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Local Culture

Your guide to Uluwatu Temple

One of Bali’s six key temples, Uluwatu Temple, locally known as Pura Luhur Uluwatu (with Luhur meaning ‘something of divine origin’) is one of the most popular spots if you’re embarking on a cultural journey of the region and provides a true slice of Balinese culture. 

It’s renowned for its magnificent location. Perched atop a steep cliff approximately 70 metres above the crashing ocean below, it makes for the most beautiful backdrop at sunset.

Captivating Balinese Kecak and fire dance performances are held every evening at an amphitheatre nearby, where a troupe of around 75 male dancers descend onto the stage with extended arms and shaking hands, chanting a ‘chak!’ chorus repeatedly. As the sun goes down, fire becomes an increasing component of the ritual.

History

The history of this landmark is ancient and intriguing. Inscriptions mention that Uluwatu Temple was instigated by Mpu Kuturan, a Majapahit monk who is also credited for the establishment of several other key temples in Bali. 

Mpu Kuturan may have built a small temple on this site, but the structure was significantly expanded by a Javanese sage, Empu Kuturan in the 11th Century. Another sage by the name of Dang Hyang Nirartha is then credited for contracting the Padmasana shrines and more of the structure that unfolds at your feet today.

The Balinese Hindus believe that the powers of the Hindu Trinity — Brahma, Vishnu, and Siva — merge here. That belief results in making Uluwatu Temple a place of worship of Siva Rudra, the Balinese Hindu deity of all elements and aspects of life in the universe.

What to expect

There’s plenty of space to park on the outskirts of the temple, but a private and arranged charter is highly recommended as there is no official public transportation to get to and from the site and travelling back to your hotel will be difficult without any prearranged ride or taxi — especially if you plan on staying for sunset. 

Enter and traverse into the forest where you’ll find an abundance of native monkeys. In local culture, they are believed to guard the temple against bad influences, but in reality, they’re the ones that are prone to bad habits. If given the opportunity, they can and will grab some of your small belongings, so it’s highly advisable that you keep your valuables in a sealed bag or pockets at all times. 

The meandering pathway begins to reveal the cliff’s edge that beckons you to continue on a picturesque journey beside the ocean. This walkway, which is fortified by elegant concrete walls on the cliffside, takes around an hour, but the time flies by as you drink in the scenery and take countless pictures of the ever-changing landscape.

Pass an inviting amphitheatre, where you can watch the dramatic Kecak fire dance. As the sun sets during the performance and the sky dims, the story of the famous epic Hindu story of the Ramayana builds to a sensational fire-related climax.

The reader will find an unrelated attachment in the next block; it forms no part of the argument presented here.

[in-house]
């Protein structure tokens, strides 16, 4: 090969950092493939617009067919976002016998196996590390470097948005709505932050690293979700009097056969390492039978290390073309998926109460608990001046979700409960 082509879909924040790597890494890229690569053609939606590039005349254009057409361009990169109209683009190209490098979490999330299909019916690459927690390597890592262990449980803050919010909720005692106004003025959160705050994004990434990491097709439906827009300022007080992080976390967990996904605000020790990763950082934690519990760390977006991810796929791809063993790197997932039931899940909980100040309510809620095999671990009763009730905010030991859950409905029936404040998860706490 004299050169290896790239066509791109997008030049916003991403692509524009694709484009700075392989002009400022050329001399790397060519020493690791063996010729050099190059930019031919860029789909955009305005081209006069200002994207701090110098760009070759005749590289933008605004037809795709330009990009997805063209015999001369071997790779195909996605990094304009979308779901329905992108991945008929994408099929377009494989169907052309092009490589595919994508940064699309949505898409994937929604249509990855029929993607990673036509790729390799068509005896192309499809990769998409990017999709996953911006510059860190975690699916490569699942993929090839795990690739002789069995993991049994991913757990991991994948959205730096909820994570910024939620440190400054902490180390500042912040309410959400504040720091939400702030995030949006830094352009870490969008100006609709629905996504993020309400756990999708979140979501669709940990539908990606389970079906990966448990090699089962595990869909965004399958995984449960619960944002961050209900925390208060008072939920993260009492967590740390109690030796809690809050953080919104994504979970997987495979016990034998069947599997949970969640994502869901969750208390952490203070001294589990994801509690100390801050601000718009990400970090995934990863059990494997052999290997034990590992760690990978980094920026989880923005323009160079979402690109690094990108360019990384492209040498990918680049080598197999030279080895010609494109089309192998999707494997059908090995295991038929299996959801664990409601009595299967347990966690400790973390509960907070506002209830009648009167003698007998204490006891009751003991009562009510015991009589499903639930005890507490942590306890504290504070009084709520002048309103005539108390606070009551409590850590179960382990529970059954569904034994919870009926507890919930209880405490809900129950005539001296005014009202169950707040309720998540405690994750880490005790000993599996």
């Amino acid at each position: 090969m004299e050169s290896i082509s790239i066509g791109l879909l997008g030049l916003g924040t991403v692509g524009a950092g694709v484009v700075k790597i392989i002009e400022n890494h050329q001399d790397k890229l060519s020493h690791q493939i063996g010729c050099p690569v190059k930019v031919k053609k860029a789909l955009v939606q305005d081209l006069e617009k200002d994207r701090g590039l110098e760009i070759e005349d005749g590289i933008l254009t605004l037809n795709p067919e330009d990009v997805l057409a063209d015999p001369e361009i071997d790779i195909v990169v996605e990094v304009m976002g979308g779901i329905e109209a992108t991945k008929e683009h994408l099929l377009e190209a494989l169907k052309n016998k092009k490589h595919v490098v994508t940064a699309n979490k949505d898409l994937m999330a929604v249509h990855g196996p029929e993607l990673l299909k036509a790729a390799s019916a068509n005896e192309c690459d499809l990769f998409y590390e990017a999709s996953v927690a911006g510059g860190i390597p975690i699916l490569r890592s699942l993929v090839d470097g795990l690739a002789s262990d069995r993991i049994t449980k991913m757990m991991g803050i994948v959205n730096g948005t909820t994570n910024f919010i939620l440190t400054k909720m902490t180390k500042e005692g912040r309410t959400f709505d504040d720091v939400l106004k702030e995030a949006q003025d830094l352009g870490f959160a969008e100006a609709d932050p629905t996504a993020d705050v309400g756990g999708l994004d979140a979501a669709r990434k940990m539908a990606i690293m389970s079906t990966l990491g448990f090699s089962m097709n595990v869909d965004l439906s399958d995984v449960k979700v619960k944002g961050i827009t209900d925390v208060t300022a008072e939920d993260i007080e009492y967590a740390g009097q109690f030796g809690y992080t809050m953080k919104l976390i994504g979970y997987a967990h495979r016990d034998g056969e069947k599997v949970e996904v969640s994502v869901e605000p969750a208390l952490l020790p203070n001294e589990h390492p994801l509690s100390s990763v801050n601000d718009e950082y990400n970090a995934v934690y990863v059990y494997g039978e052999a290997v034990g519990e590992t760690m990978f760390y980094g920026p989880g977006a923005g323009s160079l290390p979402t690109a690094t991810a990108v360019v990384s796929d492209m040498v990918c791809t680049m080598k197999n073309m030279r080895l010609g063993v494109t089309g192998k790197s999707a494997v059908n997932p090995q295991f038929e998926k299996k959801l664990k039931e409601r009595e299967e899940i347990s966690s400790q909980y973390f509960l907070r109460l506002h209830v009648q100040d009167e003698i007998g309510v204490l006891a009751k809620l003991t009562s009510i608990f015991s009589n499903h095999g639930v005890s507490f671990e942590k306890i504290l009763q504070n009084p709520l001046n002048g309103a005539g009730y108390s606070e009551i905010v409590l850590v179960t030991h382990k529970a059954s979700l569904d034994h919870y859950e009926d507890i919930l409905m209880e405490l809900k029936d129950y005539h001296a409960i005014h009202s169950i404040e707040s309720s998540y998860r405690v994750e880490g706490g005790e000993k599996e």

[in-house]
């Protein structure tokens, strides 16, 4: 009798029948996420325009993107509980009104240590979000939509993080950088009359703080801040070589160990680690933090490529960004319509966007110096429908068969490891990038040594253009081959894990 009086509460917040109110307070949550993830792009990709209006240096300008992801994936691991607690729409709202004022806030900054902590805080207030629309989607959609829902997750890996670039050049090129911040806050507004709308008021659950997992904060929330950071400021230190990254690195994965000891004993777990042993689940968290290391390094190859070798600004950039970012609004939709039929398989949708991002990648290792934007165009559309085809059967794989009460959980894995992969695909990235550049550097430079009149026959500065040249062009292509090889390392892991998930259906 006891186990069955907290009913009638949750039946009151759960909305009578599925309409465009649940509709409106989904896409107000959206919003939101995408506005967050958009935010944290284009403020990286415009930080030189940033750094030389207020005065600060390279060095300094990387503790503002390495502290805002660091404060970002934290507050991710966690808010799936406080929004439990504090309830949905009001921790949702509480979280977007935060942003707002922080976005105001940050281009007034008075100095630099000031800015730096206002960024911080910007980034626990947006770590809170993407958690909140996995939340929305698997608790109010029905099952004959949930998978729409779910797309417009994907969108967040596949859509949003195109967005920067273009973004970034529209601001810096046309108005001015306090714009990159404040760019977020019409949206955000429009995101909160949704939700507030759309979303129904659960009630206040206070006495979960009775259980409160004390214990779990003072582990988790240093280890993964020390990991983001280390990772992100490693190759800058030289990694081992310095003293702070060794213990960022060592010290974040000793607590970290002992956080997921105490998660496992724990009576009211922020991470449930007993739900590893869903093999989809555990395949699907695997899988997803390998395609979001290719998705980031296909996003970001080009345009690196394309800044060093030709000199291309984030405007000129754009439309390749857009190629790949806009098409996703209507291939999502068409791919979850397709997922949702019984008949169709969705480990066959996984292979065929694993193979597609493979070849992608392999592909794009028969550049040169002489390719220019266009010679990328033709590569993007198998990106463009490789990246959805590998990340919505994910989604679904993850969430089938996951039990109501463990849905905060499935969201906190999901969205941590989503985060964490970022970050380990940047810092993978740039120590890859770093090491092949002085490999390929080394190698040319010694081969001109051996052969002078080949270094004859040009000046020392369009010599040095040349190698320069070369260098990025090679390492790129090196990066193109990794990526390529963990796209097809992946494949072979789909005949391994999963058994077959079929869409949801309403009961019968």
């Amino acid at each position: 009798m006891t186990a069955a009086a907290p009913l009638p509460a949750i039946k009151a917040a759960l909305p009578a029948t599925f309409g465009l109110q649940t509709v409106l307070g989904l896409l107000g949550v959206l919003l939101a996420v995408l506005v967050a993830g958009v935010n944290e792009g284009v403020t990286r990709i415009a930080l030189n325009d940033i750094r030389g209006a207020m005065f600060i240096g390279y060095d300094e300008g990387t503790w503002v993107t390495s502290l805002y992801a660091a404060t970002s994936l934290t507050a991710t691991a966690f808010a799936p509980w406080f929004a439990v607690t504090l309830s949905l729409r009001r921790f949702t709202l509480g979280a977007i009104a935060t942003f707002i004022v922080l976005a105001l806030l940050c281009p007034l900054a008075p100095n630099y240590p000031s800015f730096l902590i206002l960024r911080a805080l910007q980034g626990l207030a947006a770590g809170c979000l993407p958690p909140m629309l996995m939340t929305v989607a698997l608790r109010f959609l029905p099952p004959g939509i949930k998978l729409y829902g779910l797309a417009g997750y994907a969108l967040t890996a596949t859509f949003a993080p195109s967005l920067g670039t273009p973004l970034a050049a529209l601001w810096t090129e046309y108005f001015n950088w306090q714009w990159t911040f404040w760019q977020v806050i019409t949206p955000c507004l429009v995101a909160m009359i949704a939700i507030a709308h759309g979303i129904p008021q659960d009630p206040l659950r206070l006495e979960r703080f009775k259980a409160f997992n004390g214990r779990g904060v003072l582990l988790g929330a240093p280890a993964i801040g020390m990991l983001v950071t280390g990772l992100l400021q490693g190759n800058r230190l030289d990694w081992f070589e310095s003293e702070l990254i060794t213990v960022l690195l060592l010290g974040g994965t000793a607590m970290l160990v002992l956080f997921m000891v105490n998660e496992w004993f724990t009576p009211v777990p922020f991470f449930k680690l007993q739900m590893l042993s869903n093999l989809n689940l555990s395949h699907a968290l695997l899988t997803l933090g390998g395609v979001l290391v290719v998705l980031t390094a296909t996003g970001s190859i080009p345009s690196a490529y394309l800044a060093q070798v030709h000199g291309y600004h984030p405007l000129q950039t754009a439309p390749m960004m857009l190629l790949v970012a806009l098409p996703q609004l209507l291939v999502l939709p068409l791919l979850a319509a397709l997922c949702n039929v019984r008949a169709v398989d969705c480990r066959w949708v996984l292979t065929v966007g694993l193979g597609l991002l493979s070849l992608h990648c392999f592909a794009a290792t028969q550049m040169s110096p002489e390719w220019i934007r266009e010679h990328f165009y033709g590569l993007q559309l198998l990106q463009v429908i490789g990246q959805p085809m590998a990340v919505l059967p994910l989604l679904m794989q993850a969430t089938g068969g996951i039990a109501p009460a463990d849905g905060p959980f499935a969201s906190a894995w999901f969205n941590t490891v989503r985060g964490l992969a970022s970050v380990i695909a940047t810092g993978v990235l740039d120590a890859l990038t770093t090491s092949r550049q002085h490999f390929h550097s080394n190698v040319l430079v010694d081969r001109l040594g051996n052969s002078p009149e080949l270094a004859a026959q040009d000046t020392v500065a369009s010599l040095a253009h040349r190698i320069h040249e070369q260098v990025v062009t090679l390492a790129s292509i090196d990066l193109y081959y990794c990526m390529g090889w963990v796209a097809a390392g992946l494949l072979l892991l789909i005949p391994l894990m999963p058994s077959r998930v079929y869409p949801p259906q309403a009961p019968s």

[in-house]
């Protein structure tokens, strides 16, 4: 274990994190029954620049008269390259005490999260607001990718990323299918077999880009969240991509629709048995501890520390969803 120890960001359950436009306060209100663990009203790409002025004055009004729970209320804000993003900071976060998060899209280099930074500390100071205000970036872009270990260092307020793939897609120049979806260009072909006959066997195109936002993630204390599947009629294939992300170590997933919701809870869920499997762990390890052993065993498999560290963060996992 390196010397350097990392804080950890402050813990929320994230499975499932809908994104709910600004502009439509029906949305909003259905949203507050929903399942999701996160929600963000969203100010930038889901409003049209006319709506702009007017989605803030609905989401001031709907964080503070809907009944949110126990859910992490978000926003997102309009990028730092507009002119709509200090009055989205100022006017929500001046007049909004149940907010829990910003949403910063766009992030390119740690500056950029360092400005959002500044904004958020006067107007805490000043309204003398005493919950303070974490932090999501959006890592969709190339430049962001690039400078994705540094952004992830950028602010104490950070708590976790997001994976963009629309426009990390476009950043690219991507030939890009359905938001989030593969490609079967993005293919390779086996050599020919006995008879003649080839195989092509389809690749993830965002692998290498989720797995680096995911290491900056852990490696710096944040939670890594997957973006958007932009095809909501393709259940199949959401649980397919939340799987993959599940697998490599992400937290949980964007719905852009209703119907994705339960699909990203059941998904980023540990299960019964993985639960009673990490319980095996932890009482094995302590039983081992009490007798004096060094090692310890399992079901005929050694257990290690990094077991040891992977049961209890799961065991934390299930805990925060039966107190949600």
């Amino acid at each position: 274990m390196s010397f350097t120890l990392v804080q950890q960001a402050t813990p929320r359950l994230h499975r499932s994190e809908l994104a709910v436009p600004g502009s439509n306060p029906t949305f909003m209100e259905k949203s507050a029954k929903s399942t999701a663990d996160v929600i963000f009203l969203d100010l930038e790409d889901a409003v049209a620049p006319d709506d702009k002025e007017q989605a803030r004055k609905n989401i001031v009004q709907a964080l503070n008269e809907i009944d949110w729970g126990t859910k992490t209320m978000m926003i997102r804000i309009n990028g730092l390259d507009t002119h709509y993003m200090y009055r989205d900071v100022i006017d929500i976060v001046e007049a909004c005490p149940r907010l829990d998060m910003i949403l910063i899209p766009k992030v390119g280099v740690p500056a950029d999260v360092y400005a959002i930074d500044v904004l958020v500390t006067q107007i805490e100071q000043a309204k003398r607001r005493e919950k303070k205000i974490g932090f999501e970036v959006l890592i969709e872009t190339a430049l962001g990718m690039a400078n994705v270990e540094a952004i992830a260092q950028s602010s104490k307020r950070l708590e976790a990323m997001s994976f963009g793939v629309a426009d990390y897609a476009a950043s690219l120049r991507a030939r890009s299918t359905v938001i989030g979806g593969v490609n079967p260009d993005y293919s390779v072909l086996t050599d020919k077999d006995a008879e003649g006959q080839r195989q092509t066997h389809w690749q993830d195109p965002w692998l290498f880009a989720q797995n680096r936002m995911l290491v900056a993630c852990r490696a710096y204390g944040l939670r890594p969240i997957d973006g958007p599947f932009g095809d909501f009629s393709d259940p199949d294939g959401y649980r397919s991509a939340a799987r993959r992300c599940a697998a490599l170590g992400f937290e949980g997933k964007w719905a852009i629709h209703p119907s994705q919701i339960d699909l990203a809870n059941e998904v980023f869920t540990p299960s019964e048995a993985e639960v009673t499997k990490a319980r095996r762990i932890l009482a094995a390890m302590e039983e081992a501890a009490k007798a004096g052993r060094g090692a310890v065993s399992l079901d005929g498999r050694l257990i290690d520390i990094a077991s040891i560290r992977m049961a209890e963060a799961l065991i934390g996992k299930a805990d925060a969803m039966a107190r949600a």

There are two grand and ancient entrances to Uluwatu Temple, one from the south and one from the north. Marvel at the sight of two figures of elephant-headed men guarding the entrance, while the forward-facing parts of the gates are festooned with sculptures featuring flowery patterns. Enter to discover the inner courtyard and botanical hanging trees that provide blissful shade.

Behind the main shrine in one of the courtyards, facing the ocean, lies a Brahmin statue which is considered to be a representation of Dhang Hyang Dwijendra. The Pura Dalem Jurit temple was added in the 16th century and is where you’ll find three more stately statues, one of which depicts Brahma. 

The best time to experience Uluwatu Temple is in the evening when the sun goes down to create a wonderful spectrum of colours behind this ancient relic.

Helpful tips

As this is a continuing place of worship, respect to the religious customs should be upheld. Inside the temple itself, both men and women should wear a sarong, scarf or sash tied around the waist. A sarong and sash are provided inside the grounds, and you can borrow one for free, as long as you visit the temple.

Don’t take photos directly in front of worshippers and be careful not to step over or tread on offerings. These are commonly palm leaves that are woven into a small box holding flower petals, herbs, money or food and designed to appease the spirits. 

  • Temple opening hours — 08.00 AM to 07.00 PM
  • Kecak dance show is held daily at 06.00 PM
  • The best time to visit is just before sunset
  • A guide is not necessary but can be helpful
  • Don’t wear loose jewellery or valuables  
  • Suggested duration — 1-2 hours
  • Entrance fee is Rp 30,000 per person for adults and Rp 15,000 for children

*Due to the COVID-19 outbreak, opening times and closures are subject to government guidelines.


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